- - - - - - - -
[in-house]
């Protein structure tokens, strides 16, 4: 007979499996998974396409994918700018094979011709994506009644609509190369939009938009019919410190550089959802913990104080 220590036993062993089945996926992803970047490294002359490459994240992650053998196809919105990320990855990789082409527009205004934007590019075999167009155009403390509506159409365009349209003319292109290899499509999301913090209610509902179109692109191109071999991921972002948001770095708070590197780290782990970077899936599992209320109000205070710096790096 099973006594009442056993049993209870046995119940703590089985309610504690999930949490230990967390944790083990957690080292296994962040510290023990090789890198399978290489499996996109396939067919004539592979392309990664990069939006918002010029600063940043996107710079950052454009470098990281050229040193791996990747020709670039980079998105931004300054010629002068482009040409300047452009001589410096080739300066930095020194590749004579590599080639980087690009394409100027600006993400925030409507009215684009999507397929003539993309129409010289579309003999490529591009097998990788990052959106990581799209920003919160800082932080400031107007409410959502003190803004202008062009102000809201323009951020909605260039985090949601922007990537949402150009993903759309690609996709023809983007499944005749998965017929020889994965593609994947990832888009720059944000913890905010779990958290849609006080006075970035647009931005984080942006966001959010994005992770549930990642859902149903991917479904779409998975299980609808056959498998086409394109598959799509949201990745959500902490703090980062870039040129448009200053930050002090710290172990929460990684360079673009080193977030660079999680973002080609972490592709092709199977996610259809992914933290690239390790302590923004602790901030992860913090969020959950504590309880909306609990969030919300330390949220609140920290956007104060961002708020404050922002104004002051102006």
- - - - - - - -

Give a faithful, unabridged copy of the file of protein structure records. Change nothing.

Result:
[in-house]
């Protein structure tokens, strides 16, 4: 007979499996998974396409994918700018094979011709994506009644609509190369939009938009019919410190550089959802913990104080 220590036993062993089945996926992803970047490294002359490459994240992650053998196809919105990320990855990789082409527009205004934007590019075999167009155009403390509506159409365009349209003319292109290899499509999301913090209610509902179109692109191109071999991921972002948001770095708070590197780290782990970077899936599992209320109000205070710096790096 099973006594009442056993049993209870046995119940703590089985309610504690999930949490230990967390944790083990957690080292296994962040510290023990090789890198399978290489499996996109396939067919004539592979392309990664990069939006918002010029600063940043996107710079950052454009470098990281050229040193791996990747020709670039980079998105931004300054010629002068482009040409300047452009001589410096080739300066930095020194590749004579590599080639980087690009394409100027600006993400925030409507009215684009999507397929003539993309129409010289579309003999490529591009097998990788990052959106990581799209920003919160800082932080400031107007409410959502003190803004202008062009102000809201323009951020909605260039985090949601922007990537949402150009993903759309690609996709023809983007499944005749998965017929020889994965593609994947990832888009720059944000913890905010779990958290849609006080006075970035647009931005984080942006966001959010994005992770549930990642859902149903991917479904779409998975299980609808056959498998086409394109598959799509949201990745959500902490703090980062870039040129448009200053930050002090710290172990929460990684360079673009080193977030660079999680973002080609972490592709092709199977996610259809992914933290690239390790302590923004602790901030992860913090969020959950504590309880909306609990969030919300330390949220609140920290956007104060961002708020404050922002104004002051102006």